Alas, injuries derailed Keller’s career after a career-best 815 yards in 2011. He played in just eight games in his final Jets season and a subsequent trip to Miami ended with a torn, ACL, MCL, and PCL, forcing him to retire early.

C: Nick Mangold (2010-16)

The only thing more infectious than Mangold’s on-field relentlessness was his larger than life personality. He began the decade by becoming the richest center in the NFL at the time via a seven-year, $55 million deal. He made the investment well worth it, to the tune of five Pro Bowl nominations throughout the course of the decade.

G: James Carpenter (2015-18)

Carpenter won a Super Bowl at MetLife Stadium as a member of the Seattle Seahawks in 2014. One year later, he inked a four-year deal with the Jets and stood out as one of their more consistent blockers. Injuries derailed the final stanzas of his Jets career, and he wound up signing with the Atlanta Falcons over the previous offseason.

G: Brian Winters (2013-present)

One of the longer-tenured Jets on the current roster, Winters has turned out to be quite the hidden gem from 2013’s third round. While he’s struggled to put a full 16-game slate together, he’s been a reliable blocker and earned himself a four-year contract extension in January 2017.

T: D’Brickashaw Ferguson (2010-15)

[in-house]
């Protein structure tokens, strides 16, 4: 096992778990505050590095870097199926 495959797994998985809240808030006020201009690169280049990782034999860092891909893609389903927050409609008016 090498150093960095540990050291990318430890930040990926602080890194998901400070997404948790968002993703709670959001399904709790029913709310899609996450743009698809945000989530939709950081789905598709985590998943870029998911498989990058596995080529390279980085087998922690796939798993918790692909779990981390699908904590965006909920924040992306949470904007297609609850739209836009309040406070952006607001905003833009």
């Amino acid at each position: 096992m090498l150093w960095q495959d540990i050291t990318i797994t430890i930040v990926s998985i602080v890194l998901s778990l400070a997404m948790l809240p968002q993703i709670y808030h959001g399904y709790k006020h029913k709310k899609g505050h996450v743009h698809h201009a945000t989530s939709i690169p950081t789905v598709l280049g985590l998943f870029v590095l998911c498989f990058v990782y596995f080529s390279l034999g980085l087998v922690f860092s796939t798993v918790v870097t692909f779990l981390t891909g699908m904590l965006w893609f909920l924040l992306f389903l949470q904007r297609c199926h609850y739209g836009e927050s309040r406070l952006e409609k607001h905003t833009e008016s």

Jets fans relentlessly booed the drafting of Ferguson in 2006, angrily demanding the selection of Matt Leinart instead. While Leinart would spend eight listless seasons in the league, Ferguson became one of the most reliable players in recent NFL memory. He missed a mere single snap over a decade of NFL action, totaling 10,707 plays in the regular season. Few players are shoo-ins on the Jets’ MetLife Stadium Ring of Honor, but Ferguson is as sure of an invitee as it gets.

T: Kelvin Beachum (2017-present)

The former Pittsburgh Steeler and Jacksonville Jaguar arrived in 2017 and has been a consistent presence on a roller-coaster Jets offense. Beachum has also made a big mark on the community. Last season, he was the team’s Walter Payton Man of the Year nominee, honored for his work in children’s education and combating hunger.

DL: Leonard Williams (2015-19)